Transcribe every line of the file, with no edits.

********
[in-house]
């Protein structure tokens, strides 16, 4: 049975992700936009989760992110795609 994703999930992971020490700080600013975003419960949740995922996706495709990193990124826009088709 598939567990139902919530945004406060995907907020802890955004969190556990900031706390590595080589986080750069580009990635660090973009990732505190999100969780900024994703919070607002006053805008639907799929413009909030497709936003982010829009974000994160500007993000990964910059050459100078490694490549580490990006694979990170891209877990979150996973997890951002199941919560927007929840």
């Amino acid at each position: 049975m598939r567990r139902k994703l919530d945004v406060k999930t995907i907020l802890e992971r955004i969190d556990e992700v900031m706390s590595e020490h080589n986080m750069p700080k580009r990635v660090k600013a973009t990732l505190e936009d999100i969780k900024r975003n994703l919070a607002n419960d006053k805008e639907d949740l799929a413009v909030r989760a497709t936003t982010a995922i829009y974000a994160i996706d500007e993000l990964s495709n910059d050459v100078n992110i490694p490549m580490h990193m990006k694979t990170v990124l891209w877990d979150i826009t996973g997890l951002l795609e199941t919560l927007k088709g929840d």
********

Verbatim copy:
[in-house]
């Protein structure tokens, strides 16, 4: 049975992700936009989760992110795609 994703999930992971020490700080600013975003419960949740995922996706495709990193990124826009088709 598939567990139902919530945004406060995907907020802890955004969190556990900031706390590595080589986080750069580009990635660090973009990732505190999100969780900024994703919070607002006053805008639907799929413009909030497709936003982010829009974000994160500007993000990964910059050459100078490694490549580490990006694979990170891209877990979150996973997890951002199941919560927007929840």
């Amino acid at each position: 049975m598939r567990r139902k994703l919530d945004v406060k999930t995907i907020l802890e992971r955004i969190d556990e992700v900031m706390s590595e020490h080589n986080m750069p700080k580009r990635v660090k600013a973009t990732l505190e936009d999100i969780k900024r975003n994703l919070a607002n419960d006053k805008e639907d949740l799929a413009v909030r989760a497709t936003t982010a995922i829009y974000a994160i996706d500007e993000l990964s495709n910059d050459v100078n992110i490694p490549m580490h990193m990006k694979t990170v990124l891209w877990d979150i826009t996973g997890l951002l795609e199941t919560l927007k088709g929840d």